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Pierre-Auguste Renoir: 'The Umbrellas'

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Renoir's 'Umbrellas' shows a bustling Paris street in the rain. The composition of the painting does not focus on the centre of the picture which is a tangle of hands. It even cuts off figures at either edge like a photographic snapshot. This kind of unconventional arrangement was something that several of the Impressionists, including Renoir and Degas, enjoyed experimenting with.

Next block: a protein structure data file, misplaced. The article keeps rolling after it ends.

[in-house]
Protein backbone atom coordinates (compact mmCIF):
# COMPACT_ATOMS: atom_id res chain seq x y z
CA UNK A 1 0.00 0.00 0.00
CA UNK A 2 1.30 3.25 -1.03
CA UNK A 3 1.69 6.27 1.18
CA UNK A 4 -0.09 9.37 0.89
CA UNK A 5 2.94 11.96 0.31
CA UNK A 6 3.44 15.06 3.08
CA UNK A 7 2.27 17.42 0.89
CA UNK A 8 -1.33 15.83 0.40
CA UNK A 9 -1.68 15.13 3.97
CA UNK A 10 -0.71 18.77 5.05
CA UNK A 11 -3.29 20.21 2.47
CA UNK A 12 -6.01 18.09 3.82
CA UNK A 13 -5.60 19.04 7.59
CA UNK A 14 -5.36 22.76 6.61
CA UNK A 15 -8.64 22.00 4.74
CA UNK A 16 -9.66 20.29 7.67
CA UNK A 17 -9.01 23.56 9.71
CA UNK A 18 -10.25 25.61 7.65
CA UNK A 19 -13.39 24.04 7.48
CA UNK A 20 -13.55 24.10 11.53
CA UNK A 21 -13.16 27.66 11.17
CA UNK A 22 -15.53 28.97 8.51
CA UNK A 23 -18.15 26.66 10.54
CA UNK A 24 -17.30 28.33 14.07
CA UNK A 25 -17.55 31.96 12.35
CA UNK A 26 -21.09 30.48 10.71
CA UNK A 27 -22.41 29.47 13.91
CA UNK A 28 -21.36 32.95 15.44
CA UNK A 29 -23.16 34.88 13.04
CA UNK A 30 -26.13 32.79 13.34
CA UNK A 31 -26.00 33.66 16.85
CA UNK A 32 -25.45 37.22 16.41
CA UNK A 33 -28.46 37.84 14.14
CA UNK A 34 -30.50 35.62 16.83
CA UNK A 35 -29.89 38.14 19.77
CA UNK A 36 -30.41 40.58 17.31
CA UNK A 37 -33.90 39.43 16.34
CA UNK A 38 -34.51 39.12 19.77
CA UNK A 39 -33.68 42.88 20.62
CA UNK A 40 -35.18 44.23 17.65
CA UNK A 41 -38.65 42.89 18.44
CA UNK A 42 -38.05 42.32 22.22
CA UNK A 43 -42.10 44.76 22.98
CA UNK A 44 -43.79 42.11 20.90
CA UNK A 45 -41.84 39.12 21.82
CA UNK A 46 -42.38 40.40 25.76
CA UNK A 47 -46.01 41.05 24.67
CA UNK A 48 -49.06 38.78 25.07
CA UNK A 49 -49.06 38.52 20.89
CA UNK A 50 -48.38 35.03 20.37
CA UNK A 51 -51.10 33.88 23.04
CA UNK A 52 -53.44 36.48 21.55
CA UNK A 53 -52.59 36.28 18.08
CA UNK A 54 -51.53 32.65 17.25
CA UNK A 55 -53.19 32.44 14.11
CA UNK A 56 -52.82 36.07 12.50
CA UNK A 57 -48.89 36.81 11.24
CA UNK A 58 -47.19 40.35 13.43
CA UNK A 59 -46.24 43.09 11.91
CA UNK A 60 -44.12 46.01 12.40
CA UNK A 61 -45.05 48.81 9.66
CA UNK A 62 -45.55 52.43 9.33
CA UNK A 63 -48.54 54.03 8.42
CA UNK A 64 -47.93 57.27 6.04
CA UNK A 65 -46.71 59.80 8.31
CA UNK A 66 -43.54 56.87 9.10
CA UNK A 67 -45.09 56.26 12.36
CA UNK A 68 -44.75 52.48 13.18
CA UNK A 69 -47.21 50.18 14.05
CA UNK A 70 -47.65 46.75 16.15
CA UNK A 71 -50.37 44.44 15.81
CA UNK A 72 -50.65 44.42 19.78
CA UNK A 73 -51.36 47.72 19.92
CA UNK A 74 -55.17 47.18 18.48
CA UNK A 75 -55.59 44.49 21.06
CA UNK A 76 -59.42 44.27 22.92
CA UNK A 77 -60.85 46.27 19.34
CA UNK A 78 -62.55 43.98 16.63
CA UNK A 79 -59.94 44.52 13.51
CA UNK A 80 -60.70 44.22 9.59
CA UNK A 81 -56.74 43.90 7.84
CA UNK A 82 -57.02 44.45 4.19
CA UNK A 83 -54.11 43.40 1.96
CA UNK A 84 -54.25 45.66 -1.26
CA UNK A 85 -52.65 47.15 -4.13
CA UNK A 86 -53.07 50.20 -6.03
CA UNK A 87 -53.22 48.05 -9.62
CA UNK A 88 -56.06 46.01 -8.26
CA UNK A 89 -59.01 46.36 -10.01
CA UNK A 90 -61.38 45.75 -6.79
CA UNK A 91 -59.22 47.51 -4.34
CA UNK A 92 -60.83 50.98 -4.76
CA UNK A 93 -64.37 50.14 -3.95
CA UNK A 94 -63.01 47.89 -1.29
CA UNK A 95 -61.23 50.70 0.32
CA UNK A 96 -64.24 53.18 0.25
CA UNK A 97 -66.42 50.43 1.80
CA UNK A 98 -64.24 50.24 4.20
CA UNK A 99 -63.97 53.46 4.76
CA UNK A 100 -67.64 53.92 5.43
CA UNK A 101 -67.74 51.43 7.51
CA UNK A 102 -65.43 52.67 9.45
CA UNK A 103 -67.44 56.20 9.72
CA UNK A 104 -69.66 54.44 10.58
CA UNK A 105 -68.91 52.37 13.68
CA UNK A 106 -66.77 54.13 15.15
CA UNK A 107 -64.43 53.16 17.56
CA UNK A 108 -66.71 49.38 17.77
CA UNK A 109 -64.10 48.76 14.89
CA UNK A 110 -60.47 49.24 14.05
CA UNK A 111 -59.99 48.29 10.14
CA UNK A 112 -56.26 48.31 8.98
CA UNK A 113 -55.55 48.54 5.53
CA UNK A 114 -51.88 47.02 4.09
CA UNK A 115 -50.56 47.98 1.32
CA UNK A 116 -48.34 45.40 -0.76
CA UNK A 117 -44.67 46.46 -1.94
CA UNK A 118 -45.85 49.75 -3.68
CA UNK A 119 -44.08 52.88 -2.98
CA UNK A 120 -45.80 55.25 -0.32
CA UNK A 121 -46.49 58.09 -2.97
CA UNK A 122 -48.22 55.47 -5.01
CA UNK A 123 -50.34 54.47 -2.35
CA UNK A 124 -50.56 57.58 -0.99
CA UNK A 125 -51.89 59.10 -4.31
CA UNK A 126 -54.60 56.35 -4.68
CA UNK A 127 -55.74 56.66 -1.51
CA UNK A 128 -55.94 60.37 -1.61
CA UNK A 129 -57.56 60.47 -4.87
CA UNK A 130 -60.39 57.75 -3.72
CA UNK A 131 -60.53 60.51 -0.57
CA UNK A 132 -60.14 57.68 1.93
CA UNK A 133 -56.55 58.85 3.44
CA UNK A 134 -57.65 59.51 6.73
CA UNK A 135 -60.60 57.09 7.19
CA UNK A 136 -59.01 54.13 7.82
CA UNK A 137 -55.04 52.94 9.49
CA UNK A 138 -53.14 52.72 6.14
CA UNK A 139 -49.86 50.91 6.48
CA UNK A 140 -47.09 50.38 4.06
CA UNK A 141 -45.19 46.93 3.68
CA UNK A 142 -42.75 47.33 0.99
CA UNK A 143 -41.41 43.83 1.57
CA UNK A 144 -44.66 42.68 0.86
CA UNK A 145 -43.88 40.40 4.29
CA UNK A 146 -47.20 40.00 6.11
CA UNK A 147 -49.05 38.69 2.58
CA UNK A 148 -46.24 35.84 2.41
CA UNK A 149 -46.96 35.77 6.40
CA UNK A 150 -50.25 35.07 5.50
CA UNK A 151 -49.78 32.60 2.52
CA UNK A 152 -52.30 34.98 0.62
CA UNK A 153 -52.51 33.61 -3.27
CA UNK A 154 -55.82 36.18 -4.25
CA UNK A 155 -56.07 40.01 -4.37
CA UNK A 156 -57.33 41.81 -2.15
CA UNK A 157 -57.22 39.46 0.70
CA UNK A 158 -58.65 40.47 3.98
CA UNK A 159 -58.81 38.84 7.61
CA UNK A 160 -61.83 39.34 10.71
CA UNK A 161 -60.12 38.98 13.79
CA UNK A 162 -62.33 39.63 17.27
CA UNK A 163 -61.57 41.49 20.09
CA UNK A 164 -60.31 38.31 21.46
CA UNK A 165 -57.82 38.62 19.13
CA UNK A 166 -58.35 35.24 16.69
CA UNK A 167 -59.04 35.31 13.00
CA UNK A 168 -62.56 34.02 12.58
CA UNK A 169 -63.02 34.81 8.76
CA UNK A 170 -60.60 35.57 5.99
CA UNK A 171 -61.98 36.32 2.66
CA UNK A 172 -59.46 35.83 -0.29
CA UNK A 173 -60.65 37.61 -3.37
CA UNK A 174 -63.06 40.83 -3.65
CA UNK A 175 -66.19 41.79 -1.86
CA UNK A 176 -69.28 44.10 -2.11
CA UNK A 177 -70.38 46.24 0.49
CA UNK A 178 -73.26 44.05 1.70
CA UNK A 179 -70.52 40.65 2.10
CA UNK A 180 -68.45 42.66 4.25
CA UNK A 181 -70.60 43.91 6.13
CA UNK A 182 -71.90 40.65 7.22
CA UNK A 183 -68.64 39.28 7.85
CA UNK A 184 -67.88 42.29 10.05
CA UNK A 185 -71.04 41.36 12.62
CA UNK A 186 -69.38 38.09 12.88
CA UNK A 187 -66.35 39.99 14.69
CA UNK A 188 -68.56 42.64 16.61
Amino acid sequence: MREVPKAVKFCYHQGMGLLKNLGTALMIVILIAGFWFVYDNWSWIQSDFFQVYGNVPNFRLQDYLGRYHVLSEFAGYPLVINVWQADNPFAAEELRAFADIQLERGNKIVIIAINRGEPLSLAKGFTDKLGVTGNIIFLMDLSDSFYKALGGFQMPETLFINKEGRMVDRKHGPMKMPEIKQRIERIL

The work is particularly intriguing in that it shows the artist at two separate points in his career, the second of which was a moment of crisis as he fundamentally reconsidered his painting style.

When he began 'The Umbrellas' in 1880-1, Renoir was still using the typically loose brushwork and bright, pure colours of the Impressionist movement - the sort of technique he employed in 'The Skiff (La Yole)'. During the early 1880s, he became increasingly disillusioned with the Impressionist technique.

He began to look back to more traditional art: the drawings of Ingres and the 'purity and grandeur' of classical art. Returning to 'The Umbrellas', he repainted the figure on the left in a crisper style, using a more muted palette. The rapid changes in women's fashions allow us to date the second stage of the painting to 1885-6.


 
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